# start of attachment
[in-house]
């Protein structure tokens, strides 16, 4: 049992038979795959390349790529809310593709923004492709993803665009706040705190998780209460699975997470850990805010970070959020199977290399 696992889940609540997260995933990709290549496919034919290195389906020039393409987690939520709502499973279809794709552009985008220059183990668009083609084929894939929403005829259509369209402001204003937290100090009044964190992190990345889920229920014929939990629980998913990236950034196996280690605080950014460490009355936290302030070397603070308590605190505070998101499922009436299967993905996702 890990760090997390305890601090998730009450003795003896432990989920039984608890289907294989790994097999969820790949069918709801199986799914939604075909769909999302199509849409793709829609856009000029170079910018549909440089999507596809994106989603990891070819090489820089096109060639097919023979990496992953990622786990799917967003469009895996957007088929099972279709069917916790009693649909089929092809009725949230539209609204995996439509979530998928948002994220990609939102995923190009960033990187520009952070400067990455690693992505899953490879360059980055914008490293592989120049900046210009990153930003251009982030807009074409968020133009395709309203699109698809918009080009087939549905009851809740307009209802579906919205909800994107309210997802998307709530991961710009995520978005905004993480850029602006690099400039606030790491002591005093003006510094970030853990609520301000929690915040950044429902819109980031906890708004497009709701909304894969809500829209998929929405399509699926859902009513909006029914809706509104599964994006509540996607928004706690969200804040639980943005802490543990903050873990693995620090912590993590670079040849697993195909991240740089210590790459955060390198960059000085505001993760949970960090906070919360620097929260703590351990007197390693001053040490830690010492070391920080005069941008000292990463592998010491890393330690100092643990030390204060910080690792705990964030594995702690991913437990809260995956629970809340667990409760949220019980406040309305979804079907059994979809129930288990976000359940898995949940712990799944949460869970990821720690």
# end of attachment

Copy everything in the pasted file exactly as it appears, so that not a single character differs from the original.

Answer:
[in-house]
């Protein structure tokens, strides 16, 4: 049992038979795959390349790529809310593709923004492709993803665009706040705190998780209460699975997470850990805010970070959020199977290399 696992889940609540997260995933990709290549496919034919290195389906020039393409987690939520709502499973279809794709552009985008220059183990668009083609084929894939929403005829259509369209402001204003937290100090009044964190992190990345889920229920014929939990629980998913990236950034196996280690605080950014460490009355936290302030070397603070308590605190505070998101499922009436299967993905996702 890990760090997390305890601090998730009450003795003896432990989920039984608890289907294989790994097999969820790949069918709801199986799914939604075909769909999302199509849409793709829609856009000029170079910018549909440089999507596809994106989603990891070819090489820089096109060639097919023979990496992953990622786990799917967003469009895996957007088929099972279709069917916790009693649909089929092809009725949230539209609204995996439509979530998928948002994220990609939102995923190009960033990187520009952070400067990455690693992505899953490879360059980055914008490293592989120049900046210009990153930003251009982030807009074409968020133009395709309203699109698809918009080009087939549905009851809740307009209802579906919205909800994107309210997802998307709530991961710009995520978005905004993480850029602006690099400039606030790491002591005093003006510094970030853990609520301000929690915040950044429902819109980031906890708004497009709701909304894969809500829209998929929405399509699926859902009513909006029914809706509104599964994006509540996607928004706690969200804040639980943005802490543990903050873990693995620090912590993590670079040849697993195909991240740089210590790459955060390198960059000085505001993760949970960090906070919360620097929260703590351990007197390693001053040490830690010492070391920080005069941008000292990463592998010491890393330690100092643990030390204060910080690792705990964030594995702690991913437990809260995956629970809340667990409760949220019980406040309305979804079907059994979809129930288990976000359940898995949940712990799944949460869970990821720690």